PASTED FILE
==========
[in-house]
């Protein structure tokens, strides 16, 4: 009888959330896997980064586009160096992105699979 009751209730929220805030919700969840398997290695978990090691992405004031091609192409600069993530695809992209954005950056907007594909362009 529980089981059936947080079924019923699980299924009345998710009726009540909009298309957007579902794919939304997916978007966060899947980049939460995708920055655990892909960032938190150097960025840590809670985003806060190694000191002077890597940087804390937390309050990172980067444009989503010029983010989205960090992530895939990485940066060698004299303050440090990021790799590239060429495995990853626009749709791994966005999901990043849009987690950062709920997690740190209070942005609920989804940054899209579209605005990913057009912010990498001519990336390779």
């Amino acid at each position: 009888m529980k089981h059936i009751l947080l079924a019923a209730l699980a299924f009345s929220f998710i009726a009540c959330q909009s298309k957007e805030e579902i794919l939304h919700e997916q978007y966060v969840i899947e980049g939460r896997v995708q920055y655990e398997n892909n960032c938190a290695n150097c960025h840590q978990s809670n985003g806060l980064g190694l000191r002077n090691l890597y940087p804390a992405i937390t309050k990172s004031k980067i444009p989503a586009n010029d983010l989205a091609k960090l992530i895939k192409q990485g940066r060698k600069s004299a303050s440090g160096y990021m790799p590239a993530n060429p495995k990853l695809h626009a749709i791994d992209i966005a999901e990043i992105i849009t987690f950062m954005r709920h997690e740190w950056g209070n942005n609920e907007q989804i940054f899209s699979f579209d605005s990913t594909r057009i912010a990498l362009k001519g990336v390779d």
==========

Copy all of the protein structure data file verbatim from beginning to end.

[in-house]
């Protein structure tokens, strides 16, 4: 009888959330896997980064586009160096992105699979 009751209730929220805030919700969840398997290695978990090691992405004031091609192409600069993530695809992209954005950056907007594909362009 529980089981059936947080079924019923699980299924009345998710009726009540909009298309957007579902794919939304997916978007966060899947980049939460995708920055655990892909960032938190150097960025840590809670985003806060190694000191002077890597940087804390937390309050990172980067444009989503010029983010989205960090992530895939990485940066060698004299303050440090990021790799590239060429495995990853626009749709791994966005999901990043849009987690950062709920997690740190209070942005609920989804940054899209579209605005990913057009912010990498001519990336390779």
């Amino acid at each position: 009888m529980k089981h059936i009751l947080l079924a019923a209730l699980a299924f009345s929220f998710i009726a009540c959330q909009s298309k957007e805030e579902i794919l939304h919700e997916q978007y966060v969840i899947e980049g939460r896997v995708q920055y655990e398997n892909n960032c938190a290695n150097c960025h840590q978990s809670n985003g806060l980064g190694l000191r002077n090691l890597y940087p804390a992405i937390t309050k990172s004031k980067i444009p989503a586009n010029d983010l989205a091609k960090l992530i895939k192409q990485g940066r060698k600069s004299a303050s440090g160096y990021m790799p590239a993530n060429p495995k990853l695809h626009a749709i791994d992209i966005a999901e990043i992105i849009t987690f950062m954005r709920h997690e740190w950056g209070n942005n609920e907007q989804i940054f899209s699979f579209d605005s990913t594909r057009i912010a990498l362009k001519g990336v390779d």